Most gas-powered blowers have two-stroke engines, which mixes fuel with oil to operate the device, according to the town’s staff report. Over 30% of the fuel that the engine uses fails to completely combust, releasing several air pollutants including carbon monoxide, nitrous oxide and hydrocarbons, according to the report. Studies have indicated that a gas-powered two-stroke leaf blower generated 23 times the carbon monoxide, and almost 300 times the non-methane hydrocarbons when compared with a 2011 Ford Raptor truck over a 30-minute period of usage, the report said.
Civic center project funding, town attorney to depart
At the same meeting, town staff will update the council on finances for the town’s new civic center project. Although the town has sufficient funds to complete the project, the project will limit its cash flow, according to a town staff report.
Staff is recommending that the council consider a financing mechanism called "certificates of participation" (COPs) to finance part of the construction cost in order to cover projected cash-flow shortfalls. Unlike bonds, COPs do not require public approval. Project contractor S.J. Amoroso predicts that the project will be complete as early as June 2021, according to the staff report.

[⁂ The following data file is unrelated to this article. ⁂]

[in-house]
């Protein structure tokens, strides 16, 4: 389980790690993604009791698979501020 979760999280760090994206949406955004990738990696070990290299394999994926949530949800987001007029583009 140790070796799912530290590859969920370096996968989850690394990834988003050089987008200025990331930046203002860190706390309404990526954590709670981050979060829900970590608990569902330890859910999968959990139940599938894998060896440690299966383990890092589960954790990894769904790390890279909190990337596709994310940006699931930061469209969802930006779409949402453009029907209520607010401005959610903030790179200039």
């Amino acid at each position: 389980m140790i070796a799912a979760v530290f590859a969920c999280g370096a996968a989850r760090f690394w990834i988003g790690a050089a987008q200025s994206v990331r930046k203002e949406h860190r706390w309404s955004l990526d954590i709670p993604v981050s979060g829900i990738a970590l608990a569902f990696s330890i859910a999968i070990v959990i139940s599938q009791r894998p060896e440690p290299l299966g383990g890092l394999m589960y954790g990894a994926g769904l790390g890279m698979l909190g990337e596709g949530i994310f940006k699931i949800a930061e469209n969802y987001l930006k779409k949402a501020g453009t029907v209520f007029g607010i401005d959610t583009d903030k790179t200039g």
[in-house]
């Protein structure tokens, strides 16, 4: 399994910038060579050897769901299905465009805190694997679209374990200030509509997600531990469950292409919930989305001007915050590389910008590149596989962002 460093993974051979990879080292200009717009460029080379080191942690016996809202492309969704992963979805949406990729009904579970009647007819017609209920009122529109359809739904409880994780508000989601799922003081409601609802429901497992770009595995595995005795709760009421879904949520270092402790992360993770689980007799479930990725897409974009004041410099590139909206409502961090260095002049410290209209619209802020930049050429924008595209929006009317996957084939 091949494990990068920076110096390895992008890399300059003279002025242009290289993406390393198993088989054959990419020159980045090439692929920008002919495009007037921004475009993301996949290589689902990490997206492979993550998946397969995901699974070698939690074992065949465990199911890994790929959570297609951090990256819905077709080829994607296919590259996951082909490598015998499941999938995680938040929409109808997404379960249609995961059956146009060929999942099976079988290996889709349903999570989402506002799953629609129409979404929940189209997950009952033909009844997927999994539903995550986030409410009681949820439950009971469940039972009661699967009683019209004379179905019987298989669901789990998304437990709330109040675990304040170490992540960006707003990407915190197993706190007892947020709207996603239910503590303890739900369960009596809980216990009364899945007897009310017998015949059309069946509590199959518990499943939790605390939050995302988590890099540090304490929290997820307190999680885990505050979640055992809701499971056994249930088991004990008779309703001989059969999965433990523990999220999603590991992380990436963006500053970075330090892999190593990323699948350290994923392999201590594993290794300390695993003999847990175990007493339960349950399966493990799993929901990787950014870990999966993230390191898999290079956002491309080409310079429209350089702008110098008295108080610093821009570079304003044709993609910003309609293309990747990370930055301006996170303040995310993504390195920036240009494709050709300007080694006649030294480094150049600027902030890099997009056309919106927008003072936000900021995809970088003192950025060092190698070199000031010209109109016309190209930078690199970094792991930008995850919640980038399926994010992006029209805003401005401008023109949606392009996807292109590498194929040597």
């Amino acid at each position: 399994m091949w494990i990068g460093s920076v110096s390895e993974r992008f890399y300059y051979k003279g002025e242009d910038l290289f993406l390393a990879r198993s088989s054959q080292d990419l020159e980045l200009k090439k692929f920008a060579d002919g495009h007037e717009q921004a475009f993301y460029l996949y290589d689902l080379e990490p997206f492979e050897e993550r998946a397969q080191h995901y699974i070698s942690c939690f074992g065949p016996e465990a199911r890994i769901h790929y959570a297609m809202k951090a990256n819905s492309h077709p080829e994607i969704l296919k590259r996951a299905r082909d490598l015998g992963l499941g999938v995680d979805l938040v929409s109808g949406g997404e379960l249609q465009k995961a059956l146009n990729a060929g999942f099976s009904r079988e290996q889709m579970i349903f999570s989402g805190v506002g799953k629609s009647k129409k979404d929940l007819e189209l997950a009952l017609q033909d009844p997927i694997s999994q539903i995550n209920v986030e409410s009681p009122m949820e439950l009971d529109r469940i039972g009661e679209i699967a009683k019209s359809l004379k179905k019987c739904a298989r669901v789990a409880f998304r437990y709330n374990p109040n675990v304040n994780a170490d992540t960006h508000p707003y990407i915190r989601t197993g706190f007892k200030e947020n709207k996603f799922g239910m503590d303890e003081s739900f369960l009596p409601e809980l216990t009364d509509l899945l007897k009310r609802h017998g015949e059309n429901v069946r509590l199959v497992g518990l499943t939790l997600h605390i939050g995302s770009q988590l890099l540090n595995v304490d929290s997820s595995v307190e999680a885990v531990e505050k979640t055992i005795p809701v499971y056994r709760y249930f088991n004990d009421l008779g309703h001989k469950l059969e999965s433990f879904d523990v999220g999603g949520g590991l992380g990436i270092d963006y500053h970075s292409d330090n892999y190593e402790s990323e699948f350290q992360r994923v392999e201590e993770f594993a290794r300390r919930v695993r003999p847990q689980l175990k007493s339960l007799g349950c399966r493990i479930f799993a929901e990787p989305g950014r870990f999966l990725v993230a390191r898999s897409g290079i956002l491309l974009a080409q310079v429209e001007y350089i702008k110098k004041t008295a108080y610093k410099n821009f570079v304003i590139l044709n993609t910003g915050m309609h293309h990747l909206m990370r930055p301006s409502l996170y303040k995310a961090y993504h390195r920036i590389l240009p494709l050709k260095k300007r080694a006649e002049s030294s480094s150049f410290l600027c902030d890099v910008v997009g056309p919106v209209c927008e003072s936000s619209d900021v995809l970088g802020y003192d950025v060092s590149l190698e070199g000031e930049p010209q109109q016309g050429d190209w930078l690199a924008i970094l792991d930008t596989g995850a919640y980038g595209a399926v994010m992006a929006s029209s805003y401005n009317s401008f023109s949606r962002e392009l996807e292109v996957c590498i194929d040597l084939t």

The staff earlier estimated that a $7 million COP would be sufficient to cover the cash-flow requirements. Now, it puts the estimate at a minimum of $8 million.
“While the council previously advised that the Town’s Operational Reserve could be used toward the Town’s cash flow needs, it is the recommendation of (consultant) Urban Futures and staff that the Town’s reserve policies continue to be met as they will be required by the underwriter for credit rating purposes and to show the ability to maintain debt service payments in the event of an economic downturn,” the staff report states.
The report shows what it would cost the town to finance $8 million to $10 million over 15 to 25 years. Predicted interest rates range from 1.48 to 2.66 percent, depending on the amount borrowed and the term of repayment.
“Staff believes it is prudent and beneficial that the Town begin the process of a COP within the next 6 months,” the report says.
Before the study session on the leaf blowers and civic center funding, the council will discuss how to fill City Attorney Bill Conners’ position. Conners announced his resignation in early August, effective Dec. 31, according to a town staff report.
Conners, who was appointed to his position in 2011, told The Almanac he is retiring.
The council will vote on whether to approve a staff-created timeline for replacing him. If approved, proposals for city attorney services would be due Oct. 7, and interviews would be conducted the week of Oct. 14. The council would aim to appoint the attorney on Nov. 6, with a tentative start date of Dec. 2.
The Sept. 4 meeting will begin at 4 p.m. in the Main House at Holbrook-Palmer Park. View the full meeting agenda here.